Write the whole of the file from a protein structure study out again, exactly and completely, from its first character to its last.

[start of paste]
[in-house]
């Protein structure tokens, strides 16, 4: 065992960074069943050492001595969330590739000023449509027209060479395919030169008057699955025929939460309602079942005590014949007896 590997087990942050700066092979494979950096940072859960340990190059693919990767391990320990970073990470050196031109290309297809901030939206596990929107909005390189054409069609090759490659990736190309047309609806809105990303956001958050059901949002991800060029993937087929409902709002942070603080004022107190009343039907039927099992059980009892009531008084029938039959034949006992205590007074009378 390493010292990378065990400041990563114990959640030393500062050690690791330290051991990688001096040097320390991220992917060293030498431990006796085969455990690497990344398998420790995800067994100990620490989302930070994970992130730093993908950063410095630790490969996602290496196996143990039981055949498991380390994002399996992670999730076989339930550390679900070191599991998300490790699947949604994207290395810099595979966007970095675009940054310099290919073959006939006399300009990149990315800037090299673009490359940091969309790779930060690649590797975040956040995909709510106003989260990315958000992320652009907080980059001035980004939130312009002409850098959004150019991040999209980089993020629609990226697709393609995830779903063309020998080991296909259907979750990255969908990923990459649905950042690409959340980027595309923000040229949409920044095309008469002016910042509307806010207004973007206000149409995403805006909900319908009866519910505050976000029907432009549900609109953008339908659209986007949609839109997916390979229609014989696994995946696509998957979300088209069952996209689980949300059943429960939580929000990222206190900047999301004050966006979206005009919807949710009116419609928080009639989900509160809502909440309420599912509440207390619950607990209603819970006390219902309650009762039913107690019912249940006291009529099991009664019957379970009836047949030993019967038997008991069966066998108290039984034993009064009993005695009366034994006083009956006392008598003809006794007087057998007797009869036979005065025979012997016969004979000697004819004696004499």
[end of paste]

[in-house]
């Protein structure tokens, strides 16, 4: 065992960074069943050492001595969330590739000023449509027209060479395919030169008057699955025929939460309602079942005590014949007896 590997087990942050700066092979494979950096940072859960340990190059693919990767391990320990970073990470050196031109290309297809901030939206596990929107909005390189054409069609090759490659990736190309047309609806809105990303956001958050059901949002991800060029993937087929409902709002942070603080004022107190009343039907039927099992059980009892009531008084029938039959034949006992205590007074009378 390493010292990378065990400041990563114990959640030393500062050690690791330290051991990688001096040097320390991220992917060293030498431990006796085969455990690497990344398998420790995800067994100990620490989302930070994970992130730093993908950063410095630790490969996602290496196996143990039981055949498991380390994002399996992670999730076989339930550390679900070191599991998300490790699947949604994207290395810099595979966007970095675009940054310099290919073959006939006399300009990149990315800037090299673009490359940091969309790779930060690649590797975040956040995909709510106003989260990315958000992320652009907080980059001035980004939130312009002409850098959004150019991040999209980089993020629609990226697709393609995830779903063309020998080991296909259907979750990255969908990923990459649905950042690409959340980027595309923000040229949409920044095309008469002016910042509307806010207004973007206000149409995403805006909900319908009866519910505050976000029907432009549900609109953008339908659209986007949609839109997916390979229609014989696994995946696509998957979300088209069952996209689980949300059943429960939580929000990222206190900047999301004050966006979206005009919807949710009116419609928080009639989900509160809502909440309420599912509440207390619950607990209603819970006390219902309650009762039913107690019912249940006291009529099991009664019957379970009836047949030993019967038997008991069966066998108290039984034993009064009993005695009366034994006083009956006392008598003809006794007087057998007797009869036979005065025979012997016969004979000697004819004696004499």